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Low employee valuations can lead to bad bankruptcies

Data: FactSet; Chart: Andrew Witherspoon/Axios

Sears filed for bankruptcy this week, and its owner, Eddie Lampert, is warning employees that absent "material progress over the next few months," the fate of the company is going to be "a shutdown and liquidation."

The bottom line: There are good bankruptcies, which discharge legacy debts and allow the company to continue anew. And then there are bad bankruptcies, which cut off supply chains and result in outright liquidation. Bad bankruptcies inevitably result in thousands of job losses — and Sears is looking like it's going to be one of them.

The big picture: Sears hasn't made any visible "material progress" since Lampert took control of the company in 2005. The chances of it doing so now are slim.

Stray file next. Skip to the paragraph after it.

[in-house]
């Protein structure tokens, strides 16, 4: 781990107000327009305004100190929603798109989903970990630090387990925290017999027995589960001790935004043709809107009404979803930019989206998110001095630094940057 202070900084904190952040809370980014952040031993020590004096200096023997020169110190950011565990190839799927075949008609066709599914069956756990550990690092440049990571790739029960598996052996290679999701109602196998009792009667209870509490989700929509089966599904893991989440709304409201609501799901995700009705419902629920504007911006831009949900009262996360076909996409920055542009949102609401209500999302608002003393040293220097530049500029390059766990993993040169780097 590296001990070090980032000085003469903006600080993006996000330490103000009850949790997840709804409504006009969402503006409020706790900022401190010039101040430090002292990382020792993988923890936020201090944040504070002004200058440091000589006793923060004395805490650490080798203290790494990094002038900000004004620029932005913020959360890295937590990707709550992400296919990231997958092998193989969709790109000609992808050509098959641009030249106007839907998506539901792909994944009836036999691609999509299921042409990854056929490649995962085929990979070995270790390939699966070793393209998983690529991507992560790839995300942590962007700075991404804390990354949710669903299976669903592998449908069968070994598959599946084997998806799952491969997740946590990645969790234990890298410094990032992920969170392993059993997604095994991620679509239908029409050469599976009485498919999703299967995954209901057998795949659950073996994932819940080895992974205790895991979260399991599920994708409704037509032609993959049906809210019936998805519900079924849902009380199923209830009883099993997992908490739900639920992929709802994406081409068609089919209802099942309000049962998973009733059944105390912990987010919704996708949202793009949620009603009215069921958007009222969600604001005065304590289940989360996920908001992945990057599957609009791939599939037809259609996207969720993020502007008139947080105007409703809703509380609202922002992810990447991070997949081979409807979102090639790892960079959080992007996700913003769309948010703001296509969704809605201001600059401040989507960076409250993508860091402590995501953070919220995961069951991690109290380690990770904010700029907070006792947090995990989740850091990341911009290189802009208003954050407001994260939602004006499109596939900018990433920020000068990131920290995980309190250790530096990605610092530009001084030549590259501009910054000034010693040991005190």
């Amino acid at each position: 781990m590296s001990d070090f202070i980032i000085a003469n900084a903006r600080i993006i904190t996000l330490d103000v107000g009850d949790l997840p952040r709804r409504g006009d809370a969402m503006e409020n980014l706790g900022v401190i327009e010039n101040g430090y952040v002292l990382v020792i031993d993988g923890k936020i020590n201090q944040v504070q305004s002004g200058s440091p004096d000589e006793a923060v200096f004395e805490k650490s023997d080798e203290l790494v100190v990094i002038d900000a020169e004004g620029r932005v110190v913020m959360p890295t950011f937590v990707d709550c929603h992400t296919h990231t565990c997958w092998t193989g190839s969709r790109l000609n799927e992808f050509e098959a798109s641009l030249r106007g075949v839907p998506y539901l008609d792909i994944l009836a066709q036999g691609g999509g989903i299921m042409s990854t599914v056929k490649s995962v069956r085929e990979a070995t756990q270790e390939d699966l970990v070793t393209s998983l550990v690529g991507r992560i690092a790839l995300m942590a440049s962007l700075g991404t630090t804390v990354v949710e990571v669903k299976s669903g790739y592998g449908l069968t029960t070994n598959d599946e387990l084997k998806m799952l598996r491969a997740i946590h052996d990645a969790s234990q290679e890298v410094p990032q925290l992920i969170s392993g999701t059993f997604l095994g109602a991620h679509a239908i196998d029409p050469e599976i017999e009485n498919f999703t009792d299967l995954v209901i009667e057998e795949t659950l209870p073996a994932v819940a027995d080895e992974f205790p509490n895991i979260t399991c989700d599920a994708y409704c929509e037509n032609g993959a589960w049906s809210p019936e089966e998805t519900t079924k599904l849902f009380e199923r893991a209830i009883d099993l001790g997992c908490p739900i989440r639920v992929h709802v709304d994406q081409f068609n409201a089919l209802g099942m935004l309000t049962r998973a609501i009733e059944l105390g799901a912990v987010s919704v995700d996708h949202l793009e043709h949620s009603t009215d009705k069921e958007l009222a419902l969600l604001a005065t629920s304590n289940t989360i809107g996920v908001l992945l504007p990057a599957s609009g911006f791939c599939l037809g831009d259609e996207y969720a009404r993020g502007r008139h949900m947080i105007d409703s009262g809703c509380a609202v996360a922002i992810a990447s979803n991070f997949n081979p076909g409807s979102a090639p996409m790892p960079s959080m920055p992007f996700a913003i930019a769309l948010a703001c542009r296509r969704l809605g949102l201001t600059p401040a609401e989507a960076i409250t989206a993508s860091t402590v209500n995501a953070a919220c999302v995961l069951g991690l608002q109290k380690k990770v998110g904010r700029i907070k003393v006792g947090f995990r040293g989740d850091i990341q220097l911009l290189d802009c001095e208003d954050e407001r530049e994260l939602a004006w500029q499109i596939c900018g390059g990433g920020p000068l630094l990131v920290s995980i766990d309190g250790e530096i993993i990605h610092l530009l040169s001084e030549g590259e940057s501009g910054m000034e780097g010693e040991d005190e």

• Lampert is a master of financial engineering, but the way that this bankruptcy plays out is now largely out of his control.
  • Sears could easily go the way of Toys "R" Us: An outright liquidation, with tens of thousands of employees losing their jobs.

Worryingly, there are many other companies which are worth very little on the stock market but which have thousands of employees relying on them to make payroll every month.

  • JC Penney, another troubled retailer, has 98,000 employees and a market value of just $5,600 per employee. Pier 1 is worth only $7,000 per employee.
  • Netflix, by contrast, has a market capitalization of some $27 million per employee, with a workforce of 5,500.

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